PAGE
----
After eating all those chocolates over Easter, many people will be wondering if it will cause pimples and how overall diet affects acne.

Numerous blogs and online forums claim that avoiding sugar or eliminating dairy will eliminate pimples. So, have those Easter eggs and chocolate really contributed to your pimples? How does diet affect acne?

Let’s start from the beginning and examine the scientific evidence for the relationship between diet and acne.

Acne is another name for pimples. It occurs in about 85% of teenagers and it is a common condition treated by dermatologists across the globe. Those with skin of colour will often find that pigmentation and scarring occur quickly and are difficult to treat. Treating acne early is very important to avoid complications.

What is glycaemic index?
The glycaemic index is a system of assigning a number to the carbohydrate-containing foods according to how much each food increases blood sugar levels. Food with a low GI value (55 or less) are more slowly digested, absorbed and metabolised by the body. Low GI foods cause a lower and slower rise in blood sugar (glucose) and insulin levels. High GI foods cause a quick and high rise in blood sugar (glucose) and insulin levels. Examples of foods that are high glycaemic index include white bread, short grain white rice, corn flakes and pumpkin. For more information on glycaemic index, click here

Should I curb the carbs to help my acne?

A healthy diet is the key, but you don’t have to eliminate carbs.

High glycaemic-load diets (HGLDs) may increase levels of insulin-like growth factor 1 (IGF-1) activity. IGF-1 increases production of oil cells (sebocytes) and stimulates hormone (androgen) production. But does this really result in acne? Some studies have suggested low glycaemic-load diets (LGLDs) decrease the production of oil (sebum) and decrease the number of pimples. A Cochrane review of the medical literature in 2015 however, found insufficient evidence to support LGLD for the management of pimples (acne).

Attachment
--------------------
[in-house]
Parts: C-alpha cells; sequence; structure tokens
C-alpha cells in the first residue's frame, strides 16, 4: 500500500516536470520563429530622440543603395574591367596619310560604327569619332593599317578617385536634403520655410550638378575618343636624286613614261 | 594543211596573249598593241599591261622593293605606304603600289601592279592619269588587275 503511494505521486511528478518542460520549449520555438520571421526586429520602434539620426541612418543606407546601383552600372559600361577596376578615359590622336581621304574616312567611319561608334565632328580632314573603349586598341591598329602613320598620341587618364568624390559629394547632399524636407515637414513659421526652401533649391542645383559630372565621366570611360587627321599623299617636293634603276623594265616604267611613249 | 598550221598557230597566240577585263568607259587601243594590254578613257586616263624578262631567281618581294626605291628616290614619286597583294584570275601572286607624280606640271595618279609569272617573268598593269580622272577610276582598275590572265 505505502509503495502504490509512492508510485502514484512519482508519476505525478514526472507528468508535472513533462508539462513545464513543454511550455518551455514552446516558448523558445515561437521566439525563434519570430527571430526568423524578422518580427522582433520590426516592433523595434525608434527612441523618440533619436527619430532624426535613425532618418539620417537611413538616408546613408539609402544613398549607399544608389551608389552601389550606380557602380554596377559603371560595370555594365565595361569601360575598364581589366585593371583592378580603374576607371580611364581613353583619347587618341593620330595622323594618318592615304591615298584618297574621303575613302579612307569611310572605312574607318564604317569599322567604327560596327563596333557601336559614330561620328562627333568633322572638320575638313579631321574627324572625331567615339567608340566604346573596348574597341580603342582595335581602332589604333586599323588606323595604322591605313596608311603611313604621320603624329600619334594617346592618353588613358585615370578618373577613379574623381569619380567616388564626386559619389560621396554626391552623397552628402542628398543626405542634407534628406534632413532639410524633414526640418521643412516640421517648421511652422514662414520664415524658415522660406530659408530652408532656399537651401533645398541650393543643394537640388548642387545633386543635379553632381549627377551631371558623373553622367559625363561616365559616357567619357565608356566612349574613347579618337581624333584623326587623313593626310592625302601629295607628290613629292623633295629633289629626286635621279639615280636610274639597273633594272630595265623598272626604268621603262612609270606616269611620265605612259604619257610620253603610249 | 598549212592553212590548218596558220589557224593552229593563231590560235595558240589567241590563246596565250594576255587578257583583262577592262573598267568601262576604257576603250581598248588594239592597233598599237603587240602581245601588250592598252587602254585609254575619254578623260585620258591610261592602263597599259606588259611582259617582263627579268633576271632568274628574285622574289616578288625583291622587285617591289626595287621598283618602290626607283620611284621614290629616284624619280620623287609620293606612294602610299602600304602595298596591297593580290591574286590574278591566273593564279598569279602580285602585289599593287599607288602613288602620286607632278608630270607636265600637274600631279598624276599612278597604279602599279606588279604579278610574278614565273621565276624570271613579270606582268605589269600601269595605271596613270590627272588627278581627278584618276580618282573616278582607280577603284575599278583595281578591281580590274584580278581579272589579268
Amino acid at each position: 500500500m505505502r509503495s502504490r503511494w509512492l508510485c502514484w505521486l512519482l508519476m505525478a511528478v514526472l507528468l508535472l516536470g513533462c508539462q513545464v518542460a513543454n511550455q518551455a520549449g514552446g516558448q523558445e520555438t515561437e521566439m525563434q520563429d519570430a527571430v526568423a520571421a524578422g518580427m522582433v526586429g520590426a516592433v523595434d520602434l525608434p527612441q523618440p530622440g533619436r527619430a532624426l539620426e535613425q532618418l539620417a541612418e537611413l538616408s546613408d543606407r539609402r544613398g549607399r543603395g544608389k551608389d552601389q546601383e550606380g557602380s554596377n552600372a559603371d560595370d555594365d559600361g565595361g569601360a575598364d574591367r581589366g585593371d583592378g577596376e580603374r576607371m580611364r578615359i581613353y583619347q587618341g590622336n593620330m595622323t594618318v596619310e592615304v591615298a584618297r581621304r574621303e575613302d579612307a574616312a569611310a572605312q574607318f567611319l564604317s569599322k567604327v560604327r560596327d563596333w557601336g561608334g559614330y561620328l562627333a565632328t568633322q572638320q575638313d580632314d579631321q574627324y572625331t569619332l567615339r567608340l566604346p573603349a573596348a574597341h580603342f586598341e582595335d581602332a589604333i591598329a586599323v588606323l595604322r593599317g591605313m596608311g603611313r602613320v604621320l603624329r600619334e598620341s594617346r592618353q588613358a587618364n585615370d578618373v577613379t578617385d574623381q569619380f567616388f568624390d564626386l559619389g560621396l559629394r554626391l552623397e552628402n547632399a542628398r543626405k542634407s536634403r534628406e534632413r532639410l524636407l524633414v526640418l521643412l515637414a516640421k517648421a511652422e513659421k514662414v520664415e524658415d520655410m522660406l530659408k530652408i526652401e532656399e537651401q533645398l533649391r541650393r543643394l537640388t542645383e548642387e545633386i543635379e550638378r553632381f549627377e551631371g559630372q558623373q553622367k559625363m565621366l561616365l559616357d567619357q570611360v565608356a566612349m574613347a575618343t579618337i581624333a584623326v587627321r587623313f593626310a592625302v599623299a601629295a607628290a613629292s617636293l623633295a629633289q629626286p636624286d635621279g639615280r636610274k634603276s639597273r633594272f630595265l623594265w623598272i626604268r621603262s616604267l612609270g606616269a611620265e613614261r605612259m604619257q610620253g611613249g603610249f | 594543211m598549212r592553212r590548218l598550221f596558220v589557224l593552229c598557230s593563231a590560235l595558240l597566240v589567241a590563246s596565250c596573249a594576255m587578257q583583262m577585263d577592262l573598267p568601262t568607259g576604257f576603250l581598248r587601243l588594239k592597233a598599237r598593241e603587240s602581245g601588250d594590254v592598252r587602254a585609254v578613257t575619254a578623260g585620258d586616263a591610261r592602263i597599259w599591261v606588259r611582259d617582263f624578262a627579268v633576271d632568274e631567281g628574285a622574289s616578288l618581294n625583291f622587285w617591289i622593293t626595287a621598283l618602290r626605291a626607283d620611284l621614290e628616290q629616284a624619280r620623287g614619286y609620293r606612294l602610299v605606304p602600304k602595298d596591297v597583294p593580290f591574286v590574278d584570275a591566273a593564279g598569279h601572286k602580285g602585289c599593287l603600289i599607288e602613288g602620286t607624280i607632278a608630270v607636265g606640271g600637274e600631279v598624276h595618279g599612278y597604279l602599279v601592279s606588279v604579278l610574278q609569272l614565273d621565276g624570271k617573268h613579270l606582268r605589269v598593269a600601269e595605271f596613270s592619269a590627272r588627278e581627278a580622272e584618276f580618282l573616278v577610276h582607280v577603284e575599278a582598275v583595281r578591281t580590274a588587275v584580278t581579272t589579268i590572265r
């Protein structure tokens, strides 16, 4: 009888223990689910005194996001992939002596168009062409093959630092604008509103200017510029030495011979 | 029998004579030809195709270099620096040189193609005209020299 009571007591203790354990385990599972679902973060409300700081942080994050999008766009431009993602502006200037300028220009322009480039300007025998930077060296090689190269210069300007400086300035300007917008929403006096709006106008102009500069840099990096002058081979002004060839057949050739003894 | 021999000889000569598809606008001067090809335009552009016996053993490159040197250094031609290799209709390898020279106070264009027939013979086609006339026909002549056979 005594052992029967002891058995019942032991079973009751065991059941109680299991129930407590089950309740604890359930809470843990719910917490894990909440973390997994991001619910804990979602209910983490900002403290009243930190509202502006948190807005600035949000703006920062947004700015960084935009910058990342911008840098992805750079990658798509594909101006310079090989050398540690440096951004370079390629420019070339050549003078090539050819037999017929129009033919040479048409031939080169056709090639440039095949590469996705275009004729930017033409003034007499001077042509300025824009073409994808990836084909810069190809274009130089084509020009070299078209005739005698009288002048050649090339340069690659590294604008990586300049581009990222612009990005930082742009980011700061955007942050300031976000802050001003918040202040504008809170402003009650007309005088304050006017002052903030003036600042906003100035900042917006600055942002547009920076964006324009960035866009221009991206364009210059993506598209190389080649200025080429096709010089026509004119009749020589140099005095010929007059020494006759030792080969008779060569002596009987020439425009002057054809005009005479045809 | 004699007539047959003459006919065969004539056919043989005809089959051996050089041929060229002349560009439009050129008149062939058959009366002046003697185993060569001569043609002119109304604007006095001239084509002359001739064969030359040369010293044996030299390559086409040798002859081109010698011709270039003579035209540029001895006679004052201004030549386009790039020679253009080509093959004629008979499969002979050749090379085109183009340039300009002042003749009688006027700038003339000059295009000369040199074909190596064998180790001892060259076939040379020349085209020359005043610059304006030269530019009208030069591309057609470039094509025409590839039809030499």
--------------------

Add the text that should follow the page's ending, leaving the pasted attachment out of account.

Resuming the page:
Despite the fact that there is no conclusive evidence that LGLDs help acne, the overall health benefits cannot be ignored and for this reason, we advocate a healthy, low-GI diet for all our patients with acne.

Should I dump dairy to help my acne?

Dairy is an essential food group and should not be eliminated. However, low-fat and skim-milk products should be avoided.

Milk contains bovine insulin-like growth factor 1 (IGF-1) which can increase hormones and IGF-1 in the bloodstream just like HGLDs. A recent meta-analysis of 14 studies found a positive relationship between total milk intake and acne. Low-fat and skim-milk may aggravate acne because the fat-reducing process could enhance the insulin and IGF-1-promoting components of milk. So, get onto full cream milk and yoghurt and keep up the cheese but it’s all about moderation.

Should I weigh up and whey out?
Consider stopping whey protein supplements.

Studies have shown a link between consumption of whey protein and acne. Whey protein is a component of cow’s milk and a case report has shown that men who developed acne when they started whey protein supplements were able to settle their acne by stopping the whey.

Information obtained from the Journal of the American Academy of Dermatology. February 2019.

The information contained in this blog post is intended as a guide only and should not substitute seeking medical attention. Please see your healthcare provider for more information on suitability of products, treatments or procedures.